Transcatheter Aortic Valve Replacement

Symptomatic severe aortic stenosis has a poor prognosis.   The standard of care to this point has been surgical aortic valve replacement for symptomatic disease.  Patient’s with significant co-morbidities including but not limited to systolic heart failure, CAD, CVD, PAD, CKD, COPD, and age carry increased surgical risk.  As a result, TAVR was developed as an alternative approach to valve replacement in high risk patients.

Indications are as follows:

  1. Severe calcification of valve leaflets with reduced systolic motion AND mean gradient >40 mmHg (normal <5 mm HG) or jet velocity >4.0 m/s (normal <2.5 m/s)




  1. Aortic Valve area of <1.0 cm2 (normal 3-4 cm2) OR indexed effective orifice area <0.5cm2/m2

Symptomatic from aortic stenosis (NYHA Class II or greater) not related to co-morbid conditions

Agreement between 1 cardiac interventionalist and 2 cardiothoracic surgeons that surgical aortic valve replacement is either precluded or high risk based on the probability of death or serious irreversible morbidity exceeding the probability of meaningful improvement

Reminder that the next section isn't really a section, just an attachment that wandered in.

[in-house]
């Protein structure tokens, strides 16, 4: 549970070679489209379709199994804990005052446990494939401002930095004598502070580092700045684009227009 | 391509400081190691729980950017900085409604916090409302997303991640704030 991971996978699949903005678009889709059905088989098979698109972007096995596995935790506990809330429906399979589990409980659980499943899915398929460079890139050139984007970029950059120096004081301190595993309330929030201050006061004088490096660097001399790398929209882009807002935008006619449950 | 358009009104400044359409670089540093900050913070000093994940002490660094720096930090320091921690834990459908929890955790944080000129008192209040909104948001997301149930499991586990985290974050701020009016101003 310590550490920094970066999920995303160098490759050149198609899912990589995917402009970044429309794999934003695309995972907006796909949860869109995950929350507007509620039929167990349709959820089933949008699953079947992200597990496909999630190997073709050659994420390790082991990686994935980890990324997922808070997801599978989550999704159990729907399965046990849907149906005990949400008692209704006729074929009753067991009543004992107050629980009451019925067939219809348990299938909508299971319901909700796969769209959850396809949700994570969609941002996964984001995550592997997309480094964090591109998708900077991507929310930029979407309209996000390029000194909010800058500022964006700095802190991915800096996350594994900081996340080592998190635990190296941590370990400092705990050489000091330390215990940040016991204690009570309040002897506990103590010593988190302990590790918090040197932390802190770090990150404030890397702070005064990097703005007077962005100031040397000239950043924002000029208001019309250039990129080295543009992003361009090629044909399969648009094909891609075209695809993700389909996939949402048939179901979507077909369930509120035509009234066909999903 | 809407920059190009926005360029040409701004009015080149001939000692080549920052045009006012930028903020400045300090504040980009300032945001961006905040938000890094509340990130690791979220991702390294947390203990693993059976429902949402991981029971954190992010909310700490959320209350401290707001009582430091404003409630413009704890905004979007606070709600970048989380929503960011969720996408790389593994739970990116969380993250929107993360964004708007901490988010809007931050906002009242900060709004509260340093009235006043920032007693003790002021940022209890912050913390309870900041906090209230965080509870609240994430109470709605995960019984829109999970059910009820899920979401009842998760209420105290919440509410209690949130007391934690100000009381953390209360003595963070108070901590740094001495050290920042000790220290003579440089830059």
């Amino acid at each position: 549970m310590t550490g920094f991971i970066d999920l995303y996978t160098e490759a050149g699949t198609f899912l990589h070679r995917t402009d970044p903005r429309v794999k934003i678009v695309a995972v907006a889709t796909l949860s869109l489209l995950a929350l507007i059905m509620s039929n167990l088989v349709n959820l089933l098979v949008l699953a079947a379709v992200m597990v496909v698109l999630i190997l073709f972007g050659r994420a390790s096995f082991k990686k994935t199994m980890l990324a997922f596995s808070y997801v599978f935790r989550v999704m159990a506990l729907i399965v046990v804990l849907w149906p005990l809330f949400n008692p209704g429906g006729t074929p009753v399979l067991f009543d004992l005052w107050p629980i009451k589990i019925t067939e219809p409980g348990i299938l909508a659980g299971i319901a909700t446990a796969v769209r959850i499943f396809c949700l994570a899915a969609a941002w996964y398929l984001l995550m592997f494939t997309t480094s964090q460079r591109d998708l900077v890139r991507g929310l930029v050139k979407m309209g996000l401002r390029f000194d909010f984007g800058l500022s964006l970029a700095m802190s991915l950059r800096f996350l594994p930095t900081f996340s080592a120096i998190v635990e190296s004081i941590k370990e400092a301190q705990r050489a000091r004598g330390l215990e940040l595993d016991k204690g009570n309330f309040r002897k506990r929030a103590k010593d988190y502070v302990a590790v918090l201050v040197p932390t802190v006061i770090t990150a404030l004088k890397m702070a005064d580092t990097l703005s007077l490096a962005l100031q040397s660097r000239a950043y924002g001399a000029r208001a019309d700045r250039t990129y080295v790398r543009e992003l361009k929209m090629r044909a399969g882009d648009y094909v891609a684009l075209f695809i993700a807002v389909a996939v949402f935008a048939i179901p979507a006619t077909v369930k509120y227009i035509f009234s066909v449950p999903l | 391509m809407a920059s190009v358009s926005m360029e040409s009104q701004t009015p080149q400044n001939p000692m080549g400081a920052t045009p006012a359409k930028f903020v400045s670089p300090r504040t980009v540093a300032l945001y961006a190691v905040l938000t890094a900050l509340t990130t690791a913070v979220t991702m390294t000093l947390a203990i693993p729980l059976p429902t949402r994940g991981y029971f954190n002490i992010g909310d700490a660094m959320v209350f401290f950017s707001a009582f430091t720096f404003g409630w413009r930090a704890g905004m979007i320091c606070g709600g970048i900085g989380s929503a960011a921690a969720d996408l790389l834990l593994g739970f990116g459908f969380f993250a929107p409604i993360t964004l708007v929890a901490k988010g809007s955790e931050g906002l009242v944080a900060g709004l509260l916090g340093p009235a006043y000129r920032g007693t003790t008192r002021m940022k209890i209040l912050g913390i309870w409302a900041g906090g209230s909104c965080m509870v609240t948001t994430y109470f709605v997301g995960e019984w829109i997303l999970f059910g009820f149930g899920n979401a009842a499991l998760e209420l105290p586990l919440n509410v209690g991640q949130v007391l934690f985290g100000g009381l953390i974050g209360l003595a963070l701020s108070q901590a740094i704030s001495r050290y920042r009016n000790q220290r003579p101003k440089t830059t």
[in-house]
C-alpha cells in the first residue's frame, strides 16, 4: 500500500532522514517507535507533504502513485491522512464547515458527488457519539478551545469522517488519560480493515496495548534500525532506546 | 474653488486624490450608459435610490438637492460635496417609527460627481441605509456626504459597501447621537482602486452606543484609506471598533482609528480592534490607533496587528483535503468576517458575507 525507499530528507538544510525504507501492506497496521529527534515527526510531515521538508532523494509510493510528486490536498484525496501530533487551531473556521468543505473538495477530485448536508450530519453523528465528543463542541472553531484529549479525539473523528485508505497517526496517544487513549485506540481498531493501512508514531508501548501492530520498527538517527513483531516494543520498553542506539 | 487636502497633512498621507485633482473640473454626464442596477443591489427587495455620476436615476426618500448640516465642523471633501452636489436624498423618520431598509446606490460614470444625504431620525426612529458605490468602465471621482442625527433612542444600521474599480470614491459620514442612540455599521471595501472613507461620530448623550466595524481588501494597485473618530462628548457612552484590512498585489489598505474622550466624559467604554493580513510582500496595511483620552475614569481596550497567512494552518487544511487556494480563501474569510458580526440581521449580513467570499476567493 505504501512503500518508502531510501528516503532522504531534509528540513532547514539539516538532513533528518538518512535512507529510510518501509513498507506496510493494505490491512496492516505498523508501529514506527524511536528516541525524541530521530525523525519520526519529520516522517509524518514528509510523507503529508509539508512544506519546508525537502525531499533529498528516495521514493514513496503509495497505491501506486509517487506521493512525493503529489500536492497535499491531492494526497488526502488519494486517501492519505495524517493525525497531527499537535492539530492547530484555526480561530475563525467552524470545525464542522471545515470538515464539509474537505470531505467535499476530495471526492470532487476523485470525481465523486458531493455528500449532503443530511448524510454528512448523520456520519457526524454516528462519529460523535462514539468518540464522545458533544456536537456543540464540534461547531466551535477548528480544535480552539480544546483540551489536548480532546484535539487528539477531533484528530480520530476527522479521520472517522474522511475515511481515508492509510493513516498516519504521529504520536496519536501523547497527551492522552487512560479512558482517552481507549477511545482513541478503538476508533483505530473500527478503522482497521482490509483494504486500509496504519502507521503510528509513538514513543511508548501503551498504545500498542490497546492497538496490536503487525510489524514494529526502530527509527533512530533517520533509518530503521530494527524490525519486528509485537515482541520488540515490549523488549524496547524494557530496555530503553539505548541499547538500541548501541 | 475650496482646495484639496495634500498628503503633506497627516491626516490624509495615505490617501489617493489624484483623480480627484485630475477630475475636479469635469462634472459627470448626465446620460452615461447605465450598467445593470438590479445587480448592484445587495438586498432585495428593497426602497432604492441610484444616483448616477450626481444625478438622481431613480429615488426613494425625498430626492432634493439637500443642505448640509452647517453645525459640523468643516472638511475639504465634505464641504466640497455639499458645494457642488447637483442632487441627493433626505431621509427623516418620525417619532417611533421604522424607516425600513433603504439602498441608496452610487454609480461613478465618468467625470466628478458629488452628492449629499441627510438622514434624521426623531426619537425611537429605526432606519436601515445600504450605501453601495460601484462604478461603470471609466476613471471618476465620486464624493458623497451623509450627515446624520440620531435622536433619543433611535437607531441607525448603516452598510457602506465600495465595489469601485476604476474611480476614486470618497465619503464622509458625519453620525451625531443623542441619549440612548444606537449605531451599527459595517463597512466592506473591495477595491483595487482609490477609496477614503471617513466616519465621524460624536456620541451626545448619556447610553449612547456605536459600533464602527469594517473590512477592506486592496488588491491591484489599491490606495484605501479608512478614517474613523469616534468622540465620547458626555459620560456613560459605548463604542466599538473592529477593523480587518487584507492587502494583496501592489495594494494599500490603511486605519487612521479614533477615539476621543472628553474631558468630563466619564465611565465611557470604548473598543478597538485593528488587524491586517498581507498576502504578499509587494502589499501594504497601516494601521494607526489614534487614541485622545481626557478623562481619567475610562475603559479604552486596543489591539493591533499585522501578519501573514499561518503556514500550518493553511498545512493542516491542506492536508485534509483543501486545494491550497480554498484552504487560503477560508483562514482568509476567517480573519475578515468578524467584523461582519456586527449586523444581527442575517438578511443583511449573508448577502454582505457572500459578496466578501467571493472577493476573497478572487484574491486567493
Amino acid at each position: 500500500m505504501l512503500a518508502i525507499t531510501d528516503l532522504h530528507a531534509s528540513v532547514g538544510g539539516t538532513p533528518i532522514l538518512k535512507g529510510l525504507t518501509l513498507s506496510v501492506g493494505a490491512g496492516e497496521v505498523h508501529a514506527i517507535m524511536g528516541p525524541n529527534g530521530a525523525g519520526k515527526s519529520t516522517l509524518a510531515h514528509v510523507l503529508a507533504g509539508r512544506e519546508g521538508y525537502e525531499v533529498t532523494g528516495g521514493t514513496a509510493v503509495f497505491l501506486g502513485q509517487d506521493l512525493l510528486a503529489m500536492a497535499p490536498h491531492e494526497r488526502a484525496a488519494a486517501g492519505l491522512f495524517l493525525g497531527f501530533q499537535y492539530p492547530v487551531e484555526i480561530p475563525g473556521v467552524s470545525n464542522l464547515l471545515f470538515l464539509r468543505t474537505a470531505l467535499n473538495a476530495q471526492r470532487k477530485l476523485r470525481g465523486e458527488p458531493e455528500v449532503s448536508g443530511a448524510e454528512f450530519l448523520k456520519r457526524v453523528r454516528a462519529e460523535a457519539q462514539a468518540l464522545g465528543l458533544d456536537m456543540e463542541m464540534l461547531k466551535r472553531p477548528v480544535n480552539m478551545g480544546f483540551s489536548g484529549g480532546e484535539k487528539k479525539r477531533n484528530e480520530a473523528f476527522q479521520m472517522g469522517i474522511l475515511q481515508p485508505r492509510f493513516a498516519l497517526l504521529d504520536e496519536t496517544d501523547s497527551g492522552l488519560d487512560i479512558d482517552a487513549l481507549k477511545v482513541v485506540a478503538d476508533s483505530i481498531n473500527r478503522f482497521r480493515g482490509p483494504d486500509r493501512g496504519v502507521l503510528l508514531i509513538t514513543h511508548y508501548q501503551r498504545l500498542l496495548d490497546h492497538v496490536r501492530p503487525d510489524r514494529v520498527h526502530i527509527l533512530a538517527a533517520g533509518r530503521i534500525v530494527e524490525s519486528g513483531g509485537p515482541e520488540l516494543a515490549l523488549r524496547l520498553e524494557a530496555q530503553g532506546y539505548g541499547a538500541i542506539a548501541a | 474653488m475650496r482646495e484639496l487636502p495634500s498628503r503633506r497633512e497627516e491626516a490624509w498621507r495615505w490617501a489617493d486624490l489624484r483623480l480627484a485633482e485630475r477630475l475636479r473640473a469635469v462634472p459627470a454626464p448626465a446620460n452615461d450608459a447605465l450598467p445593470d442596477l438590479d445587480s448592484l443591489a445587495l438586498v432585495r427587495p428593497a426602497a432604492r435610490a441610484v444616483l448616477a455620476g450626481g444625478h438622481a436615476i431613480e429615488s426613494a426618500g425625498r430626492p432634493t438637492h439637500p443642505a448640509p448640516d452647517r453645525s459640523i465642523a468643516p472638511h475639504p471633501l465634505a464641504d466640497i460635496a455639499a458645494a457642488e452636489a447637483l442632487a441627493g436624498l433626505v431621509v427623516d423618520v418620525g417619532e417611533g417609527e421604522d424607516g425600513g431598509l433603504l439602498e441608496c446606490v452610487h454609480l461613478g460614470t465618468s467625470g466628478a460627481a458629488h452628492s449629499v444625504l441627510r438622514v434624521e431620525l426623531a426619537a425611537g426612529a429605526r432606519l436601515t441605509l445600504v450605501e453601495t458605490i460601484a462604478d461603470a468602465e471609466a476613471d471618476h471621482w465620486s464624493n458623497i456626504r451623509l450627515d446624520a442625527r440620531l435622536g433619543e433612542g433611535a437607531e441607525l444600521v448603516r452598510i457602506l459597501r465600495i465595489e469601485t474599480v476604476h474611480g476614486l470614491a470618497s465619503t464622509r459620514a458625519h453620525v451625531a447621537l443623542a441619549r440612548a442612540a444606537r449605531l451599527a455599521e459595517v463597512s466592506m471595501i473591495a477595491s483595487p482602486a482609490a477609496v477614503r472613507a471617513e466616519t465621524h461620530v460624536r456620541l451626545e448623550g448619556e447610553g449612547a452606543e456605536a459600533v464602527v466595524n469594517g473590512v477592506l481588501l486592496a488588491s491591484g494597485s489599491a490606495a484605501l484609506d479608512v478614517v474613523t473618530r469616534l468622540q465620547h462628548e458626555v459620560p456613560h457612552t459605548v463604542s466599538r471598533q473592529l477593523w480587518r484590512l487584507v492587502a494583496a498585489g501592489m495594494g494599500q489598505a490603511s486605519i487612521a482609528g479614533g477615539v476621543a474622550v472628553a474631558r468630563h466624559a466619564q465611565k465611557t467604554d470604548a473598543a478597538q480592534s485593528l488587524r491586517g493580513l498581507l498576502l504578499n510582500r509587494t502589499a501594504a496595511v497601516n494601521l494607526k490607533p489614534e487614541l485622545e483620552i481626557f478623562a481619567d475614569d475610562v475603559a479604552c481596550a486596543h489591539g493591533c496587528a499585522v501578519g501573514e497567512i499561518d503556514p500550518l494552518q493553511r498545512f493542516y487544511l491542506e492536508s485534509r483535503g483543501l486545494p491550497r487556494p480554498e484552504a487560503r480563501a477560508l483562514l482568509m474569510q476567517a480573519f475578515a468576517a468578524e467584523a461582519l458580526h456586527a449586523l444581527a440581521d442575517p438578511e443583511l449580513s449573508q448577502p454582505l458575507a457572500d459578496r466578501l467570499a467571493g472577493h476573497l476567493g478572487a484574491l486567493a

Contraindications include but not limited to:

Evidence of acute MI within 1 month of intended treatment

Noncalcified or congenital uni/bicuspid aortic valve

Severe aortic regurgitation

Severe mitral regurgitation

Hypertrophic Cardiomyopathy

Severe LV dysfunction with LVEF of <20%

Severe pulmonary hypertension and RV dysfunction

Contraindication to all anticoagulation treatments

MRI confirmed stroke or TIA within 6 months

Renal Insufficiency with Cr >3mg/dL and/or ESRD on dialysis

Severe Dementia

Estimated life expectancy <12 months due to noncardiac comorbidities

Significant aortic disease (eg: AAA, thoracic aneurysm 5+ cm in diameter, significant tortuosity, narrowing of abdominal or thoracic aorta, etc.)

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